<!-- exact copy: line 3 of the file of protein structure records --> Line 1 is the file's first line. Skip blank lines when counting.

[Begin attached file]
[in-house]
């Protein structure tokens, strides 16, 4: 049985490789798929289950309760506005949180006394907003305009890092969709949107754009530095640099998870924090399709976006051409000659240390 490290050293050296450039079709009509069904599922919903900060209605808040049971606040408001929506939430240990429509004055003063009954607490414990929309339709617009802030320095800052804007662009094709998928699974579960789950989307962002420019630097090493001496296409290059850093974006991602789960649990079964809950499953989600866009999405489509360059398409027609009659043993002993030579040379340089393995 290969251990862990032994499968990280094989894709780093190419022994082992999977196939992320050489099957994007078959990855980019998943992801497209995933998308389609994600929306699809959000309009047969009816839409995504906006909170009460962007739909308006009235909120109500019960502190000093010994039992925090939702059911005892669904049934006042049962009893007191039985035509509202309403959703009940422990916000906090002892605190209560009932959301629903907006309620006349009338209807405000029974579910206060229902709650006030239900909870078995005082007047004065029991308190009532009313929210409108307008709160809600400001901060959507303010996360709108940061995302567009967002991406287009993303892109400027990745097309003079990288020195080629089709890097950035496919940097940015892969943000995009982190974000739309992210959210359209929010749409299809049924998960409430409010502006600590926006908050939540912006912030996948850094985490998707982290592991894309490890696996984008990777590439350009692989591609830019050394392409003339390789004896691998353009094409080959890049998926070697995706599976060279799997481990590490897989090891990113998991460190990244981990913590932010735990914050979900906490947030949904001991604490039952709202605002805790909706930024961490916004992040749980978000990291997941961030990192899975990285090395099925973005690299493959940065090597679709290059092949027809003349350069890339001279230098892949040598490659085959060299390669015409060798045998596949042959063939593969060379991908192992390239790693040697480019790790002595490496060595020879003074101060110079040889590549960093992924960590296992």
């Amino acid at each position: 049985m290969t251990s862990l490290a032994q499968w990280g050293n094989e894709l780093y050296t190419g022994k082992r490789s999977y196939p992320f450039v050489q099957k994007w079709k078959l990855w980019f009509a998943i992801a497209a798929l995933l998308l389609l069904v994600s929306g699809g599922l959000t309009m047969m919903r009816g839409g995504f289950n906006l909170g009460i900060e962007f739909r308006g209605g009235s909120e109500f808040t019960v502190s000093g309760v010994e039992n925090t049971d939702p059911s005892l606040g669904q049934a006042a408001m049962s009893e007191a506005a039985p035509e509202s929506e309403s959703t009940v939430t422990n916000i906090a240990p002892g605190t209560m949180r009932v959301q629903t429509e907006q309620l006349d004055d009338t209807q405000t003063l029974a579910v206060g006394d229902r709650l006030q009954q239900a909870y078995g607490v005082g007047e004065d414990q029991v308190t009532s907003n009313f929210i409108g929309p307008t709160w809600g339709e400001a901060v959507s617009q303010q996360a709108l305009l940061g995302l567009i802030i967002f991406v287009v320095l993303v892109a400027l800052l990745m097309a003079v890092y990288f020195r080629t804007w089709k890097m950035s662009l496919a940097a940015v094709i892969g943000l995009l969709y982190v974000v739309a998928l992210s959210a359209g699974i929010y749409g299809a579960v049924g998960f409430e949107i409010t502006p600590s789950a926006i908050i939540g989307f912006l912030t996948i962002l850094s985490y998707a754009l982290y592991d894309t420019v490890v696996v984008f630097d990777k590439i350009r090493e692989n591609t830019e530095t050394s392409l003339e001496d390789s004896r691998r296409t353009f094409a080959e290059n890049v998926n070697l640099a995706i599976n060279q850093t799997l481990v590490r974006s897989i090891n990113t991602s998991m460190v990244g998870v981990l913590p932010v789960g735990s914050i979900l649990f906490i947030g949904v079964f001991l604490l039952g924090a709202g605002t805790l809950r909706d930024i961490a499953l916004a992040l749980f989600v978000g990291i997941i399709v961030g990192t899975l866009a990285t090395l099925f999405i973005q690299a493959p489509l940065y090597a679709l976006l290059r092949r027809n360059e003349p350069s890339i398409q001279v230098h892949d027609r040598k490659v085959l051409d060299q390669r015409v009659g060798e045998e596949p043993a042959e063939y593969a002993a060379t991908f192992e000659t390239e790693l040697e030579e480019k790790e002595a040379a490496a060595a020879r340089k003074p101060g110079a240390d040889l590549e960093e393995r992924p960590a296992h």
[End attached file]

């Amino acid at each position: 049985m290969t251990s862990l490290a032994q499968w990280g050293n094989e894709l780093y050296t190419g022994k082992r490789s999977y196939p992320f450039v050489q099957k994007w079709k078959l990855w980019f009509a998943i992801a497209a798929l995933l998308l389609l069904v994600s929306g699809g599922l959000t309009m047969m919903r009816g839409g995504f289950n906006l909170g009460i900060e962007f739909r308006g209605g009235s909120e109500f808040t019960v502190s000093g309760v010994e039992n925090t049971d939702p059911s005892l606040g669904q049934a006042a408001m049962s009893e007191a506005a039985p035509e509202s929506e309403s959703t009940v939430t422990n916000i906090a240990p002892g605190t209560m949180r009932v959301q629903t429509e907006q309620l006349d004055d009338t209807q405000t003063l029974a579910v206060g006394d229902r709650l006030q009954q239900a909870y078995g607490v005082g007047e004065d414990q029991v308190t009532s907003n009313f929210i409108g929309p307008t709160w809600g339709e400001a901060v959507s617009q303010q996360a709108l305009l940061g995302l567009i802030i967002f991406v287009v320095l993303v892109a400027l800052l990745m097309a003079v890092y990288f020195r080629t804007w089709k890097m950035s662009l496919a940097a940015v094709i892969g943000l995009l969709y982190v974000v739309a998928l992210s959210a359209g699974i929010y749409g299809a579960v049924g998960f409430e949107i409010t502006p600590s789950a926006i908050i939540g989307f912006l912030t996948i962002l850094s985490y998707a754009l982290y592991d894309t420019v490890v696996v984008f630097d990777k590439i350009r090493e692989n591609t830019e530095t050394s392409l003339e001496d390789s004896r691998r296409t353009f094409a080959e290059n890049v998926n070697l640099a995706i599976n060279q850093t799997l481990v590490r974006s897989i090891n990113t991602s998991m460190v990244g998870v981990l913590p932010v789960g735990s914050i979900l649990f906490i947030g949904v079964f001991l604490l039952g924090a709202g605002t805790l809950r909706d930024i961490a499953l916004a992040l749980f989600v978000g990291i997941i399709v961030g990192t899975l866009a990285t090395l099925f999405i973005q690299a493959p489509l940065y090597a679709l976006l290059r092949r027809n360059e003349p350069s890339i398409q001279v230098h892949d027609r040598k490659v085959l051409d060299q390669r015409v009659g060798e045998e596949p043993a042959e063939y593969a002993a060379t991908f192992e000659t390239e790693l040697e030579e480019k790790e002595a040379a490496a060595a020879r340089k003074p101060g110079a240390d040889l590549e960093e393995r992924p960590a296992h």